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France's Minister of Culture Aurélie Filippetti revealed the new Socialist government's plans to save money by greatly reducing the budget for the country's antipiracy agency HADOPI. In an interview published by Le Nouvel Observateur at the beginning of this month, she said, "In financial terms, [$14.7 million] a year and 60 officers [is an] expensive [way] to send a million emails. ... I will ask that HADOPI's costs are greatly reduced for 2012. ... I will announce in September the details of these budget decisions." Further changes are expected after March 2013, when a multistakeholder review of France's digital culture will report its recommendations.
On Aug. 7 Gigi Sohn, president and co-founder of consumer advocacy organization Public Knowledge, referenced Filippetti's interview while blogging an inside look at the U.S. Copyright Alert System — a work-in-progress comparable to HADOPI's three-strikes program that was originally announced in July 2011. "The system was scheduled to launch in July , and the delay in the launch and relative silence has some floating theories of ISP pushback and content industry scheming to turn the system into an excuse for disconnection. But the reality is a lot less exciting. In a nutshell, there was a lot of foundational and technical work that needed to be done before the launch, so the July date was unrealistic," Sohn said. Her appointment to the effort's advisory board was announced in April and the additional details Sohn provides are reassuring that effective efforts are underway.
On Aug. 3 international bloggers' group Global Voices launched a translation marathon for the Declaration of Internet Freedom, bringing the total number of languages for the declaration from 28 to 63, as announced by Free Press on Aug. 7. This was one of several petitions for a digital bill of rights that emerged around Independence Day last month; it has the support of Rep. Darrell Issa (R-Calif.) and more than 1,500 international organizations. While many of the additional languages were little-known, translators emphasized the Internet's many uses for small, indigenous populations, connecting them to the wider world while enabling them to preserve their local languages and culture.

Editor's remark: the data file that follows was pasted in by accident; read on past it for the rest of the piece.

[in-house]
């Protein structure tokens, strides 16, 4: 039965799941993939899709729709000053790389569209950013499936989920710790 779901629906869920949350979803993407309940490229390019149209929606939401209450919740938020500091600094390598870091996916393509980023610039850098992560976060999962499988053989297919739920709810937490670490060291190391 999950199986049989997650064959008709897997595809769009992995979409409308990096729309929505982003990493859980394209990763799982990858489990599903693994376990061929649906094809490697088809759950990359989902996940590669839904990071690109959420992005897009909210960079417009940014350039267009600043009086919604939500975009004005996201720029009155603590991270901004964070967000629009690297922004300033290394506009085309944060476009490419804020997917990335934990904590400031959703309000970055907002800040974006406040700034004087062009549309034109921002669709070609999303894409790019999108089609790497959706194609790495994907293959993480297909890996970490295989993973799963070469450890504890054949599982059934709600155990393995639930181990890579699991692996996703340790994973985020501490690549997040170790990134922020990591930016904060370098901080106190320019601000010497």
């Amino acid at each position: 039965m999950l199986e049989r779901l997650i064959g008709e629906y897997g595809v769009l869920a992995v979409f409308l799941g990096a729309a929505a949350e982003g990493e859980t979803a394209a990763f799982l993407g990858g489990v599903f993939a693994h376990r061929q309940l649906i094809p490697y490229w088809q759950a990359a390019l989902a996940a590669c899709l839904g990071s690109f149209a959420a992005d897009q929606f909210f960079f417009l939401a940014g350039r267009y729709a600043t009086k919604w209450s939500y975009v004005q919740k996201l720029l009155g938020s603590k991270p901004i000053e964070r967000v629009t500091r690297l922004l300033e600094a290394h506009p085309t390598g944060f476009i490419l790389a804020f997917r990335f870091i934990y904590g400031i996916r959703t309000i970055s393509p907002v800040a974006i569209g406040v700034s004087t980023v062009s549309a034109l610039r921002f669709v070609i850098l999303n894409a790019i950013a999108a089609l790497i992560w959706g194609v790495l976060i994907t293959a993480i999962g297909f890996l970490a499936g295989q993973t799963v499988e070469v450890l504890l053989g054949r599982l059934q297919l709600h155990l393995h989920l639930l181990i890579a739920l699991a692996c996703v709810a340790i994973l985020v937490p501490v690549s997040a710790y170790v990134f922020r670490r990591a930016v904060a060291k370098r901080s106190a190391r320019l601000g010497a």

The International Telecommunications Union's World Conference on International Telecommunications is scheduled to be held in Dubai in December and will include a review of International Telecommunications Regulations that has the potential to result in the introduction of new Internet regulations. On Aug. 2 the U.S. House of Representatives unanimously passed H.Con.Res. 127 expressing the sense of the House that the U.S. position on Internet governance should implement "the consistent and unequivocal policy of the United States to promote a global Internet free from government control and preserve and advance the successful multistakeholder model that governs the Internet today." The resolution was introduced by Rep. Mary Bono Mack (R-Calif.) this past May. Separately, on Aug. 3 the Department of State submitted proposals to the Dubai conference that said, "As a decentralized network of networks, the Internet has achieved global interconnection without the development of any international regulatory regime. The development of such a formal regulatory regime could risk undermining its growth. Therefore, the United States will not support proposals that would increase the exercise of control over Internet governance or content. The United States will oppose efforts to broaden the scope of the [International Telecommunications Regulations] to empower any censorship of content or impede the free flow of information and ideas."